Chris: We have users utilizing Zapproved for consensus building around big milestone approvals involving many participants on down to approval of routine, everyday decision-making between individuals. The feedback we get is that the app is helpful for keeping momentum in organizational processes and for tracking and recording tasks. Since a significant portion of any project is collaborating with others, Zapproved offers a solution that is easy to implement and that “sticks.”
For larger groups, Zapproved offers several advantages. As is typical, most decisions are being made via email. That presents problems because one decision can fill up inboxes with long email chains that can be difficult to drive to conclusion. Plus, some people do not participate for reasons of travel or to passively resist the group. Tech blogger Robert Scoble posited that the number of emails required to do something in email is equal to the number of participants squared. That feels about right to me!
Zapproved hosts the conversation in a single place online so everyone can see comments and feedback at one time and out in the open. If someone has not responded, it is clear that is the case. By bringing decisions into the daylight it puts pressure on laggards to not block the group and reduces interference of politics and personalities.
On more routine tasks of acknowledging status reports and procedural steps, scheduling meetings and calls, approving travel requests, new hires, and other decisions that are plentiful but tend to not get tracked well, our system puts them in a repository and associates them with explicit approvals. This can help keep things moving smoothly since it reduces organizational friction around procedural steps.
Q. Could you give us a couple specific examples (from your current organizational clients) of decisions that people manage within Zapproved?
Chris: I’ve provided a few examples below of how our users are utilizing the system:
Q. I could see people using Zapproved as a way to track action items that come out of status meetings. Do know of any best practices around that? How is Zapproved used in that situation?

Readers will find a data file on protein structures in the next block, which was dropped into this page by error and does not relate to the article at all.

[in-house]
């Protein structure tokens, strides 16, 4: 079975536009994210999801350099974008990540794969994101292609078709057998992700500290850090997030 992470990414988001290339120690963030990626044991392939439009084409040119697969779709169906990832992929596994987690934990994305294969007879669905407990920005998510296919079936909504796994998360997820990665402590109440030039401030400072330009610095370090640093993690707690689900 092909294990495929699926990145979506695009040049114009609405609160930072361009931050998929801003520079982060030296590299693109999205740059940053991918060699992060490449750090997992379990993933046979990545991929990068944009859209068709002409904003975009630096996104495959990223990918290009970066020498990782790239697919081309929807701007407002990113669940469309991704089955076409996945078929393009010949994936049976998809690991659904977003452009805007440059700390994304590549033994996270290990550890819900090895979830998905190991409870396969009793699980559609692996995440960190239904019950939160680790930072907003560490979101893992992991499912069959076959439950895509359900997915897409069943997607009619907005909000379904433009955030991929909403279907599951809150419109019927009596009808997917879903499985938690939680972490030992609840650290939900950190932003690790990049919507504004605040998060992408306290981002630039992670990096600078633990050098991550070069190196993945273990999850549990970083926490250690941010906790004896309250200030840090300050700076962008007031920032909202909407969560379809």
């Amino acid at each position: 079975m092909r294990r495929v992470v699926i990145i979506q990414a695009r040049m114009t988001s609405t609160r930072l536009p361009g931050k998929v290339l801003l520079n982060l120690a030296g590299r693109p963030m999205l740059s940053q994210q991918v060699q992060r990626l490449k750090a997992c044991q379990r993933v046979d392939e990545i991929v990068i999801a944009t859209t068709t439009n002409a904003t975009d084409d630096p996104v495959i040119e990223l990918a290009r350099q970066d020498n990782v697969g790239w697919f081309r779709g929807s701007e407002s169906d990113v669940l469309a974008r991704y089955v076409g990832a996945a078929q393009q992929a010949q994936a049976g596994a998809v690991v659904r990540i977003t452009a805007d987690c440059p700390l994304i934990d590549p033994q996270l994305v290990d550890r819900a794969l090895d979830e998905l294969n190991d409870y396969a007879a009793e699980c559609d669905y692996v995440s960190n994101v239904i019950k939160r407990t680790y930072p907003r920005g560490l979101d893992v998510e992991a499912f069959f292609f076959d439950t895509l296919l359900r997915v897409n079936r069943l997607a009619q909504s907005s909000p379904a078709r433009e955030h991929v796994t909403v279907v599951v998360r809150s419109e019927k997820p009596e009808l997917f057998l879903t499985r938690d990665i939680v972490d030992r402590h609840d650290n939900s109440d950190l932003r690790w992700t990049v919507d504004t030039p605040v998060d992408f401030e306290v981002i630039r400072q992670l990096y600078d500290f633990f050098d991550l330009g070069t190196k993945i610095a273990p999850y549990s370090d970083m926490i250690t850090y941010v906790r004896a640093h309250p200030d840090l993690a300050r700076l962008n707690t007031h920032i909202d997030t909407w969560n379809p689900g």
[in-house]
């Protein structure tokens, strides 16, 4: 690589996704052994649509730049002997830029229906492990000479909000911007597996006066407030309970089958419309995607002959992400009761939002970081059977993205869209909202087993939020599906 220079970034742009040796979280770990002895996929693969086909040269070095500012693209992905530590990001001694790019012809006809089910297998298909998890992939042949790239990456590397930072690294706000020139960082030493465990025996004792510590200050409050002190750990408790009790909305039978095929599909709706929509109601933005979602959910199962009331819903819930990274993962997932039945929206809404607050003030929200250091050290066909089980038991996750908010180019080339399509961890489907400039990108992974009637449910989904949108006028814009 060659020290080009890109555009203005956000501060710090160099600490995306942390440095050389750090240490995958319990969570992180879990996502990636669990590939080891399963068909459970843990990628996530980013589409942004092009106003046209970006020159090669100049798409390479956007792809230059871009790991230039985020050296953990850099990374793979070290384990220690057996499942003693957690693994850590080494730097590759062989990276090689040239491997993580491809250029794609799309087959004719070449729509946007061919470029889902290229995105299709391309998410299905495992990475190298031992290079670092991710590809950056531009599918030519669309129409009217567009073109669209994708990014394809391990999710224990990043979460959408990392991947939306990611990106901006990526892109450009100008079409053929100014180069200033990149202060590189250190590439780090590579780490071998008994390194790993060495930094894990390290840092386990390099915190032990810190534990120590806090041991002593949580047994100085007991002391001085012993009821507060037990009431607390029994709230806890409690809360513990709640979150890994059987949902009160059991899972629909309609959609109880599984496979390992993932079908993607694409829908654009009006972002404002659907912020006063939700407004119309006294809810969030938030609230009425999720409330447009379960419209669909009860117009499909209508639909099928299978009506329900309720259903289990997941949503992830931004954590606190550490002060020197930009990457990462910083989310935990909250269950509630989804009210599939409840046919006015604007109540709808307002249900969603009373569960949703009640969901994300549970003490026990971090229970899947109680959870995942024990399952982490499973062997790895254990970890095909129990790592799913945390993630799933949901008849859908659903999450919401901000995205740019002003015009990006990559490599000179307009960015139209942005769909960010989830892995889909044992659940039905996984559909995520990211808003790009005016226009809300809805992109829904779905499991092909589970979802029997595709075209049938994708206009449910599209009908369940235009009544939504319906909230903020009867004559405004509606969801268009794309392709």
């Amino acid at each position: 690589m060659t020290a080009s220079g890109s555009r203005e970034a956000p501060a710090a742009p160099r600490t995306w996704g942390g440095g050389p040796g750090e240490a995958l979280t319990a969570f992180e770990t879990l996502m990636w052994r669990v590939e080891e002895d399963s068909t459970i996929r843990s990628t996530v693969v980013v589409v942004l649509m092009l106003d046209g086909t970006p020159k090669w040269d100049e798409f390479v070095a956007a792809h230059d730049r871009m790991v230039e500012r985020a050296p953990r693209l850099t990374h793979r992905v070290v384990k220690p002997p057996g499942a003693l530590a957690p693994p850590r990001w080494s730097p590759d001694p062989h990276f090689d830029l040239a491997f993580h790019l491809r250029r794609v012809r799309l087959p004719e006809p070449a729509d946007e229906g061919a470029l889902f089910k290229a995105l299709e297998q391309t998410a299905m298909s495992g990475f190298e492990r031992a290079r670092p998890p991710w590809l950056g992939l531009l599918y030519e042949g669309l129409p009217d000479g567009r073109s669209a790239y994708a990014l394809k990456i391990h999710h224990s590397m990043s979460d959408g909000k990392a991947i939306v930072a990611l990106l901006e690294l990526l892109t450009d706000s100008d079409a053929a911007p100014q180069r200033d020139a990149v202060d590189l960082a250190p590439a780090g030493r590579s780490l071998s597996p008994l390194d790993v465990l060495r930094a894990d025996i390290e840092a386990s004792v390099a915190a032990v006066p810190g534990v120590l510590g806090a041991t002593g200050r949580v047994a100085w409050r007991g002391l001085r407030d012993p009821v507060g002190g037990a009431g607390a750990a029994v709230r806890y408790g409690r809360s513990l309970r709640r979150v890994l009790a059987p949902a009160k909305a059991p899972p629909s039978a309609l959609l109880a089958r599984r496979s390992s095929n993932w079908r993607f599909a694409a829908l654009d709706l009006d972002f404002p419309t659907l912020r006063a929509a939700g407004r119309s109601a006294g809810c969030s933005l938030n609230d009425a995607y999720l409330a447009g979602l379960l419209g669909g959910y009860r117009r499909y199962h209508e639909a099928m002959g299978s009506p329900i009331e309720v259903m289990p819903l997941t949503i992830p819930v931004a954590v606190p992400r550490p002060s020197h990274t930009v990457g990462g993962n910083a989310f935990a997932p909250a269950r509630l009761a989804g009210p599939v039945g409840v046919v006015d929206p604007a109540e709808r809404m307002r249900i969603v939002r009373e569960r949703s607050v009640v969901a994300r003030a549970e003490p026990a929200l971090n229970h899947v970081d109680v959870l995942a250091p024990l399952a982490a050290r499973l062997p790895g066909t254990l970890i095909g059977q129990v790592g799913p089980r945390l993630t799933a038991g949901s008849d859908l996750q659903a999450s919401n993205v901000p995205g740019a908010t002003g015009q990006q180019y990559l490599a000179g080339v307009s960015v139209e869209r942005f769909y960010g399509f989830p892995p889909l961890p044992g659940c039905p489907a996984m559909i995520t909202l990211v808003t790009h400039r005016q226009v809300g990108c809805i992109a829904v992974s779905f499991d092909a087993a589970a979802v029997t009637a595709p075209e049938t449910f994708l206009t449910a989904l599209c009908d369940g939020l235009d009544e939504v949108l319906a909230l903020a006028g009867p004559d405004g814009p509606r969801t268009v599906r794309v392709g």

Chris: Yes, I have spoken with a few people who use it for task management in the way you are describing. After a status meeting, the project manager sends task notifications to the appropriate people that scopes the task and provides a deadline. Once the person completes the task, they can “Approve” it to signal that state or “Deny” it if, for some reason, it was not done or no longer needed to be done.
Q. You talked a bit about how Zapproved changes the behavior of people whose it, versus those who use email threads to document decisions. Could you describe those differences in terms of approach, wording, and structure?
Chris: Yes, once people start using the system there are subtle shifts in behavior that managers find helpful. When someone is submitting a proposal they know that at the bottom of the message it says “Approve” and “Deny.” Email tends to have a casual tone so people are reluctant to write in an actionable way, i.e. citing outcomes and deadlines, because it comes across as awkward. We see emails ending with phrases like “let me know what you think” and other casual, polite words. Not the best approach when driving something to closure.
In Zapproved the context of the system compels users to write in an actionable way. That simple shift helps enormously because it drives explicit statements such as “I am seeking your approval on this item.” As a manager, the amount of energy required to respond is reduced dramatically. We hear time and time again of how group productivity increases by providing a simple framework for process in teams.
Q. Which types of decisions are best left out of Zapproved?
Chris: Most decisions adapt well in Zapproved especially when transparency and an audit trail are key. Even though approvals in Zapproved are legally binding, one may want to check with an attorney before using it as the final sign-off on a multi-million contract. We are working on e-signatures that would add higher levels of redundancy on identity, so we hope that we will be able to fulfill even that role in the future!
Q. How do you deal with decision-tree sorts of situations where decisions are linked to one another?